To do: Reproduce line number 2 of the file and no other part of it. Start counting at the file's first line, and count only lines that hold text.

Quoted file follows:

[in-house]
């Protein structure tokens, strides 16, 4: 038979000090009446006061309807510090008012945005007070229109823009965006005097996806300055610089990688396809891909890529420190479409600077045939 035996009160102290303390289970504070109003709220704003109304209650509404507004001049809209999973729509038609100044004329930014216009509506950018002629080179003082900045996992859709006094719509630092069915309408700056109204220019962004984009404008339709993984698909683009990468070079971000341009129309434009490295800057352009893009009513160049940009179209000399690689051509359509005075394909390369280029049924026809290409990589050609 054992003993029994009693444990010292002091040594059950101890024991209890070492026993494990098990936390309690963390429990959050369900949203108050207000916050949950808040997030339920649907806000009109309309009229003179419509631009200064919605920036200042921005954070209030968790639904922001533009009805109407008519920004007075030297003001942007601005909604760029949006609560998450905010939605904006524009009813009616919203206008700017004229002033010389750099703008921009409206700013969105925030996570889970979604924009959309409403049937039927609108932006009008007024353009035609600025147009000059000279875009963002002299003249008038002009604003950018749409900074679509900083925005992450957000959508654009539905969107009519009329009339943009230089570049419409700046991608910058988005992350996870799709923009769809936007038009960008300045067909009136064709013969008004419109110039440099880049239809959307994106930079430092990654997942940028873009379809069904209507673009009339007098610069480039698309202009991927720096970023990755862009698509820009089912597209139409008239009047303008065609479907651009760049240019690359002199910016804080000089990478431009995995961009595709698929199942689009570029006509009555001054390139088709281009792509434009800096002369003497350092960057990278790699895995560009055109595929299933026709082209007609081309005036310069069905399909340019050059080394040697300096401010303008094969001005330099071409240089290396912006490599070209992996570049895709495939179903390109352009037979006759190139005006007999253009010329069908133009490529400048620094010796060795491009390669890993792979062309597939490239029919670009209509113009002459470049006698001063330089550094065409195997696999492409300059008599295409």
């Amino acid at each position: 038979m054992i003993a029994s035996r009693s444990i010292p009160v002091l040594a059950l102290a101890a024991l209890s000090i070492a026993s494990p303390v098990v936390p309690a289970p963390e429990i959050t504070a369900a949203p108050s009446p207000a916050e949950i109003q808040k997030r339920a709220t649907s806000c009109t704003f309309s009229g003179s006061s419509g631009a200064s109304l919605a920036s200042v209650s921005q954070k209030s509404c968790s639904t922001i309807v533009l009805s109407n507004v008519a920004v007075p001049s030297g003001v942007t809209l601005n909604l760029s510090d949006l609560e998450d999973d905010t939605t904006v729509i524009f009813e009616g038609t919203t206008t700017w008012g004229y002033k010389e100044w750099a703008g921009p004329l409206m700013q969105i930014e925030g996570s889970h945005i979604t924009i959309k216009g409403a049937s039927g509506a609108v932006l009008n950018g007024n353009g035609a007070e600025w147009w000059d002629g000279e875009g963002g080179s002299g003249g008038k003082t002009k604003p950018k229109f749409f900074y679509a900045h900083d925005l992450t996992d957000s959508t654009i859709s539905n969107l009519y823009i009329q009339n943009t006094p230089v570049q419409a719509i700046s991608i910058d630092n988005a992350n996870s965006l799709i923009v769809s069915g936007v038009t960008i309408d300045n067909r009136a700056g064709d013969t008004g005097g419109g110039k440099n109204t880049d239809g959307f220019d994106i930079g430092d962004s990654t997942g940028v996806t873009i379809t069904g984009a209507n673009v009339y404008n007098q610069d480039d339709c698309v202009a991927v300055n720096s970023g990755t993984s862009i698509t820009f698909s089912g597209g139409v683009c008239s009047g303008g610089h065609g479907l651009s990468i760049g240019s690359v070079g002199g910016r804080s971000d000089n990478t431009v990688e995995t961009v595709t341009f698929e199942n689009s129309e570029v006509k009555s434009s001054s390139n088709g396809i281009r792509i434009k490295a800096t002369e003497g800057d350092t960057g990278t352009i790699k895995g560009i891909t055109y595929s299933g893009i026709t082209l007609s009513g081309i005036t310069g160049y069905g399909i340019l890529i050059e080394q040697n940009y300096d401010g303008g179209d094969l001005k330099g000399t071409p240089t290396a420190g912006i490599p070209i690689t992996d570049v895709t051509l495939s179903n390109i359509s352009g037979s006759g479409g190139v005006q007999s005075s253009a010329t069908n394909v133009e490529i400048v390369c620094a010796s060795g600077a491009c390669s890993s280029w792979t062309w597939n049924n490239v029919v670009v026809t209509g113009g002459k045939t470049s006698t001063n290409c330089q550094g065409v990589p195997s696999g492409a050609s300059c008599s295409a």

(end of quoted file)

């Protein structure tokens, strides 16, 4: 038979000090009446006061309807510090008012945005007070229109823009965006005097996806300055610089990688396809891909890529420190479409600077045939 035996009160102290303390289970504070109003709220704003109304209650509404507004001049809209999973729509038609100044004329930014216009509506950018002629080179003082900045996992859709006094719509630092069915309408700056109204220019962004984009404008339709993984698909683009990468070079971000341009129309434009490295800057352009893009009513160049940009179209000399690689051509359509005075394909390369280029049924026809290409990589050609 054992003993029994009693444990010292002091040594059950101890024991209890070492026993494990098990936390309690963390429990959050369900949203108050207000916050949950808040997030339920649907806000009109309309009229003179419509631009200064919605920036200042921005954070209030968790639904922001533009009805109407008519920004007075030297003001942007601005909604760029949006609560998450905010939605904006524009009813009616919203206008700017004229002033010389750099703008921009409206700013969105925030996570889970979604924009959309409403049937039927609108932006009008007024353009035609600025147009000059000279875009963002002299003249008038002009604003950018749409900074679509900083925005992450957000959508654009539905969107009519009329009339943009230089570049419409700046991608910058988005992350996870799709923009769809936007038009960008300045067909009136064709013969008004419109110039440099880049239809959307994106930079430092990654997942940028873009379809069904209507673009009339007098610069480039698309202009991927720096970023990755862009698509820009089912597209139409008239009047303008065609479907651009760049240019690359002199910016804080000089990478431009995995961009595709698929199942689009570029006509009555001054390139088709281009792509434009800096002369003497350092960057990278790699895995560009055109595929299933026709082209007609081309005036310069069905399909340019050059080394040697300096401010303008094969001005330099071409240089290396912006490599070209992996570049895709495939179903390109352009037979006759190139005006007999253009010329069908133009490529400048620094010796060795491009390669890993792979062309597939490239029919670009209509113009002459470049006698001063330089550094065409195997696999492409300059008599295409």